Desert Meteorology

Front Cover
Cambridge University Press, Jan 18, 2009 - Science
Aridity prevails over more than one third of the land area of the Earth and over a significant fraction of the oceans as well. Yet to date there has been no comprehensive reference volume or textbook dealing with the weather processes that define the character of desert areas. Desert Meteorology fills this gap by treating all aspects of desert weather, such as large-scale and local-scale causes of aridity; precipitation characteristics in deserts; dust storms; floods; climate change in deserts; precipitation processes; desertification; land-surface physics of deserts; numerical modelling of desert atmospheres; and the effect of desert weather on humans. A summary is provided of the climates and surface properties of the desert areas of the world. The book is written with the assumption that the reader has only a basic knowledge of meteorology, physics and calculus, making it useful to those in a wide range of disciplines. It includes review questions and problems for the student. This comprehensive volume will satisfy all who need to know more about the weather and climate of arid lands. It will appeal especially to advanced students and researchers in environmental science, meteorology, physical geography, hydrology and engineering.
 

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Contents

1 Introduction
1
2 The atmospheric dynamics of deserts
7
3 The climates of the world deserts
63
4 Atmospheric and surface energy budgets of deserts
159
5 Surface physics of the unvegetated sandy desert landscape
189
6 Vegetation effects on desert surface physics
219
7 Substrate effects on desert surface physics
245
8 Desertsurface physical properties
265
16 Severe weather in the desert
419
17 Effects of deserts on the global environment and other regional environments
445
18 Desertification
457
19 Biometeorology of humans in desert environments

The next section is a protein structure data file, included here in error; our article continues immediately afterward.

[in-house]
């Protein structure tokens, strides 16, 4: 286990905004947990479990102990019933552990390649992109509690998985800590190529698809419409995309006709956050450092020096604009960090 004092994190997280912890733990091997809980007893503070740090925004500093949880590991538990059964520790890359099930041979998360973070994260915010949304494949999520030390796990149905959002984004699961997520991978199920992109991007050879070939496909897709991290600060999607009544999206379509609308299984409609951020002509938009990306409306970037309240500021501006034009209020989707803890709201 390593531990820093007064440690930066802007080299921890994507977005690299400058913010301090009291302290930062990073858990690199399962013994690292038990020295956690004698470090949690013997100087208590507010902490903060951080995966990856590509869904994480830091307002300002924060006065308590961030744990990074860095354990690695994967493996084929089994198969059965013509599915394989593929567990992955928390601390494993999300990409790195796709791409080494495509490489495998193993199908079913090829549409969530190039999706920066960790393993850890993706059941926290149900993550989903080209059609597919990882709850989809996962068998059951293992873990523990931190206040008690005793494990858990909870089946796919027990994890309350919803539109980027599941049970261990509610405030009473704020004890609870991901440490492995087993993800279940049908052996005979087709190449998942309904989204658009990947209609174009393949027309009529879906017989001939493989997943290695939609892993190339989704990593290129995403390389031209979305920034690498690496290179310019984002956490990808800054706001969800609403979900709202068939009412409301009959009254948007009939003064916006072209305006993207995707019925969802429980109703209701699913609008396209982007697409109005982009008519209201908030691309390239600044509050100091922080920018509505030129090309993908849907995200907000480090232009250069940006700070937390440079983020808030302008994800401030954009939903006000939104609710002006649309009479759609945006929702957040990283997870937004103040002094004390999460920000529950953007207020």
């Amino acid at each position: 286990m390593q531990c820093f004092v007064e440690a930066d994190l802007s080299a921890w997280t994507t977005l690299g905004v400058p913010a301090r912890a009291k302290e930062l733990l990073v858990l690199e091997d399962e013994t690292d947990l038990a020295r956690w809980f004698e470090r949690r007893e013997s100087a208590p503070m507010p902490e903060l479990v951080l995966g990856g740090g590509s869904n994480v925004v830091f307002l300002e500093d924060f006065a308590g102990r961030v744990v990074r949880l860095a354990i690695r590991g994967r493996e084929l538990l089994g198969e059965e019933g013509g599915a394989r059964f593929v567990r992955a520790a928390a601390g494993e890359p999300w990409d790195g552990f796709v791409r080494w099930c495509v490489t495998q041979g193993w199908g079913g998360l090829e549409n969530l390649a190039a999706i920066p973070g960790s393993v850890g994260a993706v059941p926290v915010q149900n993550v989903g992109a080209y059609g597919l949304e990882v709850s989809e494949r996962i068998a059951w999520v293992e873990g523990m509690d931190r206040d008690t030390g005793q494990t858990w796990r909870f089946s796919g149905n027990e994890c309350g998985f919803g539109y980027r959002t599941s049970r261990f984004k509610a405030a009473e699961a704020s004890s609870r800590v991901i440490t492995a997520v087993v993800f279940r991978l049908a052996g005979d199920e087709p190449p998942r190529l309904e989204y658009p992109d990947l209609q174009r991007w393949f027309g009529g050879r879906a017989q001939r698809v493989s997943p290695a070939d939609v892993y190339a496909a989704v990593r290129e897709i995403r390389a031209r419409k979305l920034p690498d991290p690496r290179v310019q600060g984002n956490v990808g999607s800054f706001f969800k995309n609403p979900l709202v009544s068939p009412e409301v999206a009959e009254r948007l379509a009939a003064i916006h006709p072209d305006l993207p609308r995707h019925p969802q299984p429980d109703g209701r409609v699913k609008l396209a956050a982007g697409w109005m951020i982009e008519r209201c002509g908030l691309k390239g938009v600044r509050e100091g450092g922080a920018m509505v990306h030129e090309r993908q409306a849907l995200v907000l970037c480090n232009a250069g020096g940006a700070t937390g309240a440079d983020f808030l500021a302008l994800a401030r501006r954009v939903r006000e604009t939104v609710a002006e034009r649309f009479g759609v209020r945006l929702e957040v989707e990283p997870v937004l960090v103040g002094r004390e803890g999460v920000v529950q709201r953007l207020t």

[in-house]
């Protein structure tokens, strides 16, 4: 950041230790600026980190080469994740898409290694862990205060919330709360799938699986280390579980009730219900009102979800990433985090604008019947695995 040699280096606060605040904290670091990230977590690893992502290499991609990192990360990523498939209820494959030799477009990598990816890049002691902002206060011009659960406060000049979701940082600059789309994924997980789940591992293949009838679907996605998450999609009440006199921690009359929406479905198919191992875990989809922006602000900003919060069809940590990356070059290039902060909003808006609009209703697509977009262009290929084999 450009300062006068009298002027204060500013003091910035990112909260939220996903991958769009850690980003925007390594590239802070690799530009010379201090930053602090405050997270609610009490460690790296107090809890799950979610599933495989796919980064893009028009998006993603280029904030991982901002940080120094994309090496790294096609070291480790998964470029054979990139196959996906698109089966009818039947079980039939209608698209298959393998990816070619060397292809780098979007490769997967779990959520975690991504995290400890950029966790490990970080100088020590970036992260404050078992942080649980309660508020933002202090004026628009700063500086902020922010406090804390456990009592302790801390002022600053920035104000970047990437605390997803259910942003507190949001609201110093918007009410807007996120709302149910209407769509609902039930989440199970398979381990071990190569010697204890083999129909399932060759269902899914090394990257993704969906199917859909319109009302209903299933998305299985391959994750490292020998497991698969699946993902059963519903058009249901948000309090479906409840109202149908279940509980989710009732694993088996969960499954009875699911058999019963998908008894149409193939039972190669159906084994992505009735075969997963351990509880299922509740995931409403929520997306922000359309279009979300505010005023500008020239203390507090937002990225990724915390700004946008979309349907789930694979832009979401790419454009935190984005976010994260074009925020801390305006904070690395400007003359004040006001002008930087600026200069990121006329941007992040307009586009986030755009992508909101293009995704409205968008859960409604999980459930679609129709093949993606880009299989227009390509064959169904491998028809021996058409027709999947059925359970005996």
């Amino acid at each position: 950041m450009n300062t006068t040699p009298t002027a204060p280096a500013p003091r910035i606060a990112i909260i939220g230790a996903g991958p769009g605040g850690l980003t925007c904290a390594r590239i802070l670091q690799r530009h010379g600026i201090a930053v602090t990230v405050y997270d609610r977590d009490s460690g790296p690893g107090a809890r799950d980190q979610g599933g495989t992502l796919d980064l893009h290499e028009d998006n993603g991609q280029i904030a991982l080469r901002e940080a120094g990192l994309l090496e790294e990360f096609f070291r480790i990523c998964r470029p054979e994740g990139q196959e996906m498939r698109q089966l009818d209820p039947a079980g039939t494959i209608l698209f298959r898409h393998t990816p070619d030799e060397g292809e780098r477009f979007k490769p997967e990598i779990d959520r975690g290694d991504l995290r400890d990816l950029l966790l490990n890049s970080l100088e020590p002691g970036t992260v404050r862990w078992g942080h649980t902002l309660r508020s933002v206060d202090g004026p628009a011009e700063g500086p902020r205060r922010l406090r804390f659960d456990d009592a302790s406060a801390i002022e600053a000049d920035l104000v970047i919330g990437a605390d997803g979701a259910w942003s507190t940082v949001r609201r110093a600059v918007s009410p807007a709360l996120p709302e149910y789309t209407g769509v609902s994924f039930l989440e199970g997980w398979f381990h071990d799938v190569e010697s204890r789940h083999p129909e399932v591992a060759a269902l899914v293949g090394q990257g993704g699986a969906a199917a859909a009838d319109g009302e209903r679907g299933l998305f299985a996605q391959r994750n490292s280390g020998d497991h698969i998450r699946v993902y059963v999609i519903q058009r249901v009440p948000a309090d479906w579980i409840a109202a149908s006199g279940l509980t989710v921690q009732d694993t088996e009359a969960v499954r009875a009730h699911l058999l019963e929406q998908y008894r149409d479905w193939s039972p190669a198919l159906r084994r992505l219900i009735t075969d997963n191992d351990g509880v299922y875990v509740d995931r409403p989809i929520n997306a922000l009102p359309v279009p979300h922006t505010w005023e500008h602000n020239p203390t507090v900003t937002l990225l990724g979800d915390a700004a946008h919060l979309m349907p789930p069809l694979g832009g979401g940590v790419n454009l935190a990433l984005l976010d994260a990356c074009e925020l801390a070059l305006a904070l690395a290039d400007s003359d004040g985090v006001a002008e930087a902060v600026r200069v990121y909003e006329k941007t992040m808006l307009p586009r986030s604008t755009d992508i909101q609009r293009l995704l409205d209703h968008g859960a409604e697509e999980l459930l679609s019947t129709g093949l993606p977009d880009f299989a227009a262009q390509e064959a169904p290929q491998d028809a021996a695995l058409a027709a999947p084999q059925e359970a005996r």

491
20 Optical properties of desert atmospheres
519
Appendix A Glossary of meteorological and landsurface terms
527
Appendix B Abbreviations
535
Appendix C Units numerical constants and conversion factors
536

9 Numerical modeling of desert atmospheres
271
10 Desert boundary layers
291
11 Desert microclimates
303
12 Dynamic interactions among desert microclimates
327
13 Desert rainfall
347
14 Anthropogenic effects on the desert atmosphere
383
15 Changes in desert climate
395
Appendix D Symbols
538
Appendix E
541
Hints to solving some problems and exercises
547
References
549
Index
587
Copyright

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About the author (2009)

Tom Warner was a Professor in the Department of Meteorology at the Pennsylvania State University before accepting his current joint appointment with the National Center for Atmospheric Research and the University of Colorado in Boulder, Colorado. Professor Warner's career has involved teaching and research in mesoscale meteorological processes and in numerical weather prediction, and he has published on these subjects in numerous professional journals. His recent research and teaching have focused on atmospheric processes and operational weather prediction in arid areas.

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